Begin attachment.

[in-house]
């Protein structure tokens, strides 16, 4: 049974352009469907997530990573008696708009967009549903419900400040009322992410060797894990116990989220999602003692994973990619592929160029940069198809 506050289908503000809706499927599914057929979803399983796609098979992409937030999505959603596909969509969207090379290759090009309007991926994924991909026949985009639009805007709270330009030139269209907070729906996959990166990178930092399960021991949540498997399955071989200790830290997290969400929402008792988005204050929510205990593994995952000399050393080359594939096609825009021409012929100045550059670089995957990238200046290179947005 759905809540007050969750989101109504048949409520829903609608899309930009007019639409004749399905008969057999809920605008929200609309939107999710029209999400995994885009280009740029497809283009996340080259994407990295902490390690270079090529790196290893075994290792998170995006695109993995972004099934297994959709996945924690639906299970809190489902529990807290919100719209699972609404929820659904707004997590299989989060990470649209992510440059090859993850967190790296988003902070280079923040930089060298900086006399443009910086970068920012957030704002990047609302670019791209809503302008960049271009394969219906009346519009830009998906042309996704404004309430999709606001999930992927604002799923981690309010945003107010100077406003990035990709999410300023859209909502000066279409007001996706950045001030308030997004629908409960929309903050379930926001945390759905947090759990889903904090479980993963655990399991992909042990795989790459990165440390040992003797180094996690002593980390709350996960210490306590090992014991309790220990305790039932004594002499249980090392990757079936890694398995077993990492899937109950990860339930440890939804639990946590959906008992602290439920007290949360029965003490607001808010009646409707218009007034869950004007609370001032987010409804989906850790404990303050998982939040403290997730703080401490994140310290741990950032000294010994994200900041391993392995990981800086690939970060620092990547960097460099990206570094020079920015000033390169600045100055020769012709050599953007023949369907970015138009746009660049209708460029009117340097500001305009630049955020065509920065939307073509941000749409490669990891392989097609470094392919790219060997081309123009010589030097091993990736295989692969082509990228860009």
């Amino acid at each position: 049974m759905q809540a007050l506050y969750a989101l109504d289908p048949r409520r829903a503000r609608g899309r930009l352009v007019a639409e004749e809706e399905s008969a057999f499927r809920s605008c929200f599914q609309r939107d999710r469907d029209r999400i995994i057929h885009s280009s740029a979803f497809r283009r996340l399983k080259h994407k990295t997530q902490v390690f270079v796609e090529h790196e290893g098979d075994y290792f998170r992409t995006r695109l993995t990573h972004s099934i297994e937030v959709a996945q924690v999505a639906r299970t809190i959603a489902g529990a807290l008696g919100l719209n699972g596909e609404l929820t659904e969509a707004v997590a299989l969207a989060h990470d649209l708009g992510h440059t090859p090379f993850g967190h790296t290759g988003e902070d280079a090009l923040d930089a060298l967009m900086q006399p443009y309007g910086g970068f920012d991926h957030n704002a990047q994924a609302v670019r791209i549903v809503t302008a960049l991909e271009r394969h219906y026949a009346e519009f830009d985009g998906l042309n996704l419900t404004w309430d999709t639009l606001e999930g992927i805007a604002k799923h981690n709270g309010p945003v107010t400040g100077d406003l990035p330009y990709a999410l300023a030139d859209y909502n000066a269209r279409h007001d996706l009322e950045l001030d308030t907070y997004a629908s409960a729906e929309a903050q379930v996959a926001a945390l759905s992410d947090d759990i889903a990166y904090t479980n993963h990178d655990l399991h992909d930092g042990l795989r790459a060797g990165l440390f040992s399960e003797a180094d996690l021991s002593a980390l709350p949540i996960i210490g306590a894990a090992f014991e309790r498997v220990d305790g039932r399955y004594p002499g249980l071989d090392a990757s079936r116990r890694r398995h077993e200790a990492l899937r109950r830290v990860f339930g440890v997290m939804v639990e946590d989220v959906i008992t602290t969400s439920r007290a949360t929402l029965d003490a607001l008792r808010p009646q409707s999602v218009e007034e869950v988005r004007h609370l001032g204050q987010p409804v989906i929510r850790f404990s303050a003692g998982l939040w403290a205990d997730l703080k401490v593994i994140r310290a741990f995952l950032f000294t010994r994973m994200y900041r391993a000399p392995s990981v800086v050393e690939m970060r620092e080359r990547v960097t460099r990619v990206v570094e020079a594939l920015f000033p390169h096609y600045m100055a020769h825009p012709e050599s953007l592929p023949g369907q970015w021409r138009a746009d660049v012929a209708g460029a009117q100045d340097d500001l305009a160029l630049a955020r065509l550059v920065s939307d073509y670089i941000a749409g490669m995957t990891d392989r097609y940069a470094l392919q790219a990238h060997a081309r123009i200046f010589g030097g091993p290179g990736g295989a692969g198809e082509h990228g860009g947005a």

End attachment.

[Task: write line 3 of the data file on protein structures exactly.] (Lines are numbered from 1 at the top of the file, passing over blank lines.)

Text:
């Amino acid at each position: 049974m759905q809540a007050l506050y969750a989101l109504d289908p048949r409520r829903a503000r609608g899309r930009l352009v007019a639409e004749e809706e399905s008969a057999f499927r809920s605008c929200f599914q609309r939107d999710r469907d029209r999400i995994i057929h885009s280009s740029a979803f497809r283009r996340l399983k080259h994407k990295t997530q902490v390690f270079v796609e090529h790196e290893g098979d075994y290792f998170r992409t995006r695109l993995t990573h972004s099934i297994e937030v959709a996945q924690v999505a639906r299970t809190i959603a489902g529990a807290l008696g919100l719209n699972g596909e609404l929820t659904e969509a707004v997590a299989l969207a989060h990470d649209l708009g992510h440059t090859p090379f993850g967190h790296t290759g988003e902070d280079a090009l923040d930089a060298l967009m900086q006399p443009y309007g910086g970068f920012d991926h957030n704002a990047q994924a609302v670019r791209i549903v809503t302008a960049l991909e271009r394969h219906y026949a009346e519009f830009d985009g998906l042309n996704l419900t404004w309430d999709t639009l606001e999930g992927i805007a604002k799923h981690n709270g309010p945003v107010t400040g100077d406003l990035p330009y990709a999410l300023a030139d859209y909502n000066a269209r279409h007001d996706l009322e950045l001030d308030t907070y997004a629908s409960a729906e929309a903050q379930v996959a926001a945390l759905s992410d947090d759990i889903a990166y904090t479980n993963h990178d655990l399991h992909d930092g042990l795989r790459a060797g990165l440390f040992s399960e003797a180094d996690l021991s002593a980390l709350p949540i996960i210490g306590a894990a090992f014991e309790r498997v220990d305790g039932r399955y004594p002499g249980l071989d090392a990757s079936r116990r890694r398995h077993e200790a990492l899937r109950r830290v990860f339930g440890v997290m939804v639990e946590d989220v959906i008992t602290t969400s439920r007290a949360t929402l029965d003490a607001l008792r808010p009646q409707s999602v218009e007034e869950v988005r004007h609370l001032g204050q987010p409804v989906i929510r850790f404990s303050a003692g998982l939040w403290a205990d997730l703080k401490v593994i994140r310290a741990f995952l950032f000294t010994r994973m994200y900041r391993a000399p392995s990981v800086v050393e690939m970060r620092e080359r990547v960097t460099r990619v990206v570094e020079a594939l920015f000033p390169h096609y600045m100055a020769h825009p012709e050599s953007l592929p023949g369907q970015w021409r138009a746009d660049v012929a209708g460029a009117q100045d340097d500001l305009a160029l630049a955020r065509l550059v920065s939307d073509y670089i941000a749409g490669m995957t990891d392989r097609y940069a470094l392919q790219a990238h060997a081309r123009i200046f010589g030097g091993p290179g990736g295989a692969g198809e082509h990228g860009g947005a």